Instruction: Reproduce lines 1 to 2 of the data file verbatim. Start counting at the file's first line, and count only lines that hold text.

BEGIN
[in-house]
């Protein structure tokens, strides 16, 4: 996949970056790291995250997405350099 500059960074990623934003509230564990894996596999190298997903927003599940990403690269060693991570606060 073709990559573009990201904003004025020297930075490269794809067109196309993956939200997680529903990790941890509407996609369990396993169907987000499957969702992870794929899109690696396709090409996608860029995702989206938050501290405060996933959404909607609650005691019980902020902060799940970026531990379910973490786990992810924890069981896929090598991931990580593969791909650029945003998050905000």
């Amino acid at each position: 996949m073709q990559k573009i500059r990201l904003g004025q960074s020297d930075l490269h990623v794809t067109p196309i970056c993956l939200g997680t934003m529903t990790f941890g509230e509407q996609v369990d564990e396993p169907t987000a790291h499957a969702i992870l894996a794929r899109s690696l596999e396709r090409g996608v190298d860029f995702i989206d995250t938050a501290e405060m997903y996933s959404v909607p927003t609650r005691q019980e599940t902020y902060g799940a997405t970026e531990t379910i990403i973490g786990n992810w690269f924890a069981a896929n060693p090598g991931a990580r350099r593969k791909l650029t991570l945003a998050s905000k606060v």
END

[in-house]
């Protein structure tokens, strides 16, 4: 996949970056790291995250997405350099 500059960074990623934003509230564990894996596999190298997903927003599940990403690269060693991570606060 073709990559573009990201904003004025020297930075490269794809067109196309993956939200997680529903990790941890509407996609369990396993169907987000499957969702992870794929899109690696396709090409996608860029995702989206938050501290405060996933959404909607609650005691019980902020902060799940970026531990379910973490786990992810924890069981896929090598991931990580593969791909650029945003998050905000």